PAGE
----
Disruptive Trend in Orthopedics – Medical Tourism Reversal
This year, hundreds of thousands of Americans will travel outside the United States for health care. The rising cost of medical treatment in the U.S. sends Americans abroad in record numbers. Around 500,000 Americans leave the country each year for some sort of elective medical procedure, including Orthopedic procedures. Medical tourism originated in the 1990’s with cosmetic procedures. Today, a large percentage of patients travel for common Orthopedic procedures—total hips, total knees, spine fusions, etc. There is no rule of thumb, but an OUS total joint procedure typically costs the patient 25% less than in the US.
This trend is driven by economics, demographics, globalization and technology, and cannot be ignored. The huge scale and logistics become as simple as calling your travel agent. If you don’t believe it, just take a look at HWBazaar for an example. Choose a procedure, choose a country, and call to book your trip. One, two, three.
Want a state-of-the-art spine procedure not approved in the US.? Go to the Cayman Islands and have a US surgeons perform your surgery there – Spine.ky.
Past trends have now flipped. Historically, wealthy people in third world countries would travel to the major hospitals in developed countries. Now, people in developed countries travel to emerging-world countries for the cost benefits. You see, the internet has eliminated the friction in the system with international surgeon training and a more “global” patient.
Case Study: Sue goes to Belgium?
Sue’s real-life story illustrates today’s reversed Medical Tourism patient. Sue Sorey, a Baton Rouge resident, is a typical patient who needed a total hip. She had advanced OA in her right hip that robbed her quality of life. Unfortunately, Sue did not have health insurance. Sue and her husband researched operation costs from all of the local hospitals. They received estimates from $60,000 to $100,000 out-of-pocket. They were devastated.
Then, they heard about Medical Tourism from a friend. A few weeks later, Sue Sorey’s hip resurfacing surgery took place in Ghent, Belgium. The couple spent $25,000 total, including the surgical procedure and 13 days of lodging and meals in Belgium. Sue said that she had immediate pain relief. Mission accomplished.
There are more benefits than the cost. The cost-saving opportunities initially drive patients to look outside the US, but they are commonly surprised by the other unexpected benefits they discover over the course of their medical tourism experience.
Patient Benefits from Medical Tourism
- A 75% cost savings on the procedure.
- Experienced surgeons (many that are US-trained).
- The same implant, instrument and imaging technology available in the US.
- Personal care and attention that exceeds US standards.
- Luxury accommodations.
Case Study: Wooridul Spine Hospital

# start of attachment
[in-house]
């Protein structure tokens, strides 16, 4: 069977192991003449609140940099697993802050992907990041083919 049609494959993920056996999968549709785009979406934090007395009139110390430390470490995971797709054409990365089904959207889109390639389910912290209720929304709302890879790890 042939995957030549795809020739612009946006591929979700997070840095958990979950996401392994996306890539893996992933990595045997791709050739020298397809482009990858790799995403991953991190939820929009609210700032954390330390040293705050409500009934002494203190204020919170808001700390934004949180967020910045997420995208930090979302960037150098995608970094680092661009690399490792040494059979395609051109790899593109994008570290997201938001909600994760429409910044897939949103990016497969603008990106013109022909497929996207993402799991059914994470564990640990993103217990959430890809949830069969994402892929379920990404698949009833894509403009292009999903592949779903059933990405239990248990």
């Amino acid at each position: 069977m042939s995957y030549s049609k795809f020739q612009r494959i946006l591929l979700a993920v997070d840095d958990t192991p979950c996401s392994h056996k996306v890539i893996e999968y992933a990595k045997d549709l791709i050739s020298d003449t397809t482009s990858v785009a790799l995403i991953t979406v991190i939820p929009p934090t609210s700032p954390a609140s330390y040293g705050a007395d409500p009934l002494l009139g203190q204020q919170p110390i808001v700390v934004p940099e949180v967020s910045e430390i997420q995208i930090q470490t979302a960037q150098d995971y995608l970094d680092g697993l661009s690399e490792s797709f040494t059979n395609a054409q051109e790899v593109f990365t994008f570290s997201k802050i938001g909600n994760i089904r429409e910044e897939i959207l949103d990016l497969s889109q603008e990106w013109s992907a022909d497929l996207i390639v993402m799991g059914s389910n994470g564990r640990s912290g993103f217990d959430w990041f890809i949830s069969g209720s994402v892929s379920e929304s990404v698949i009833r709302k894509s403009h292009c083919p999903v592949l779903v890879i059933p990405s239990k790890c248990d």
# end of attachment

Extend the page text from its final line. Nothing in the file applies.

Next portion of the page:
The Wooridul Spine Hospital in South Korea is a typical hospital catering to medical tourism. Wooridul offers perks seldom experienced in the US: a car, an English-speaking nurse to greet the patients, hospital rooms that look more like luxury hotel accommodations, great care, and proximity to tourist attractions and shopping during the rehab process. In 2008, Wooridul Spine Hospital brought in 1,000 foreign patients (1/3 US citizens) and millions in revenue.
How can U.S. hospitals compete? U.S. hospitals feel the pressure from medical tourism, in some cases offering to match foreign pricing to encourage patients to stay local.
The most popular destinations for orthopedic patients are India, Singapore, Mexico, Thailand, Columbia, Costa Rica, Belgium, and Turkey. But now, over 50 countries identify medical tourism as a national industry.
The Medical Tourism trend is driven by economics, demographics, globalization and technology. The trend’s scale is huge; third party agents facilitate the trend’s logistics. The baby-boomer rise helps to throw fuel on this fire. 13,000 people a day hit their 60th birthday in the US. Many of these baby boomers are looking for high quality medical procedures at affordable prices.
Telemedicine also enables medical tourism. As the technology barriers have broken down, patients and medical staff can exchange medical information and discuss pre-operative planning protocols and concerns before and after surgery. The tourism industry is also getting on board. Travel agencies, airlines and hotels realize that this is a business opportunity growing to their advantage. Medical tourism is not going away and has grown much since Thomas L. Friedman explained this trend in his book, The World is Flat.
Amazingly, an entire annual meeting dedicates itself to Medical Tourism: The World Medical Tourism and Global Healthcare Congress. The Medical Tourism Association also develops Certification Programs.